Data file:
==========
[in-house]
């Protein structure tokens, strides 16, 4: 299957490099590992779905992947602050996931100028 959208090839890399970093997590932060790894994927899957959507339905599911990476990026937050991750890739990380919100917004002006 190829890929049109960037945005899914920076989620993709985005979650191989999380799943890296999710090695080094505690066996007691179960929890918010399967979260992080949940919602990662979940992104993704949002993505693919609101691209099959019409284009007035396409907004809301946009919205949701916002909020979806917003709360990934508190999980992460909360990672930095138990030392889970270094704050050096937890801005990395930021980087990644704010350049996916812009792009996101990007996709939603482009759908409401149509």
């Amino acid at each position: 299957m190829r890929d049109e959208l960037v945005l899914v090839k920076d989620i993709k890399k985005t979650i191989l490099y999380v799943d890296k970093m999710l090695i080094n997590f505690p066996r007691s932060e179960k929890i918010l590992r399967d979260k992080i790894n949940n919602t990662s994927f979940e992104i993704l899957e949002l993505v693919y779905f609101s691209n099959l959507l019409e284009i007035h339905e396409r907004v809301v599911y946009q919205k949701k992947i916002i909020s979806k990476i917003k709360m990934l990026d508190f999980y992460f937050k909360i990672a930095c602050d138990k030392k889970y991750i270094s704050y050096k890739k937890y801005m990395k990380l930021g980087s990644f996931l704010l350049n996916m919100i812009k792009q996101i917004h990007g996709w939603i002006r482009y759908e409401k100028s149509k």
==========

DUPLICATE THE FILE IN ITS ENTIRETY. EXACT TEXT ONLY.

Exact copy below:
[in-house]
């Protein structure tokens, strides 16, 4: 299957490099590992779905992947602050996931100028 959208090839890399970093997590932060790894994927899957959507339905599911990476990026937050991750890739990380919100917004002006 190829890929049109960037945005899914920076989620993709985005979650191989999380799943890296999710090695080094505690066996007691179960929890918010399967979260992080949940919602990662979940992104993704949002993505693919609101691209099959019409284009007035396409907004809301946009919205949701916002909020979806917003709360990934508190999980992460909360990672930095138990030392889970270094704050050096937890801005990395930021980087990644704010350049996916812009792009996101990007996709939603482009759908409401149509």
């Amino acid at each position: 299957m190829r890929d049109e959208l960037v945005l899914v090839k920076d989620i993709k890399k985005t979650i191989l490099y999380v799943d890296k970093m999710l090695i080094n997590f505690p066996r007691s932060e179960k929890i918010l590992r399967d979260k992080i790894n949940n919602t990662s994927f979940e992104i993704l899957e949002l993505v693919y779905f609101s691209n099959l959507l019409e284009i007035h339905e396409r907004v809301v599911y946009q919205k949701k992947i916002i909020s979806k990476i917003k709360m990934l990026d508190f999980y992460f937050k909360i990672a930095c602050d138990k030392k889970y991750i270094s704050y050096k890739k937890y801005m990395k990380l930021g980087s990644f996931l704010l350049n996916m919100i812009k792009q996101i917004h990007g996709w939603i002006r482009y759908e409401k100028s149509k």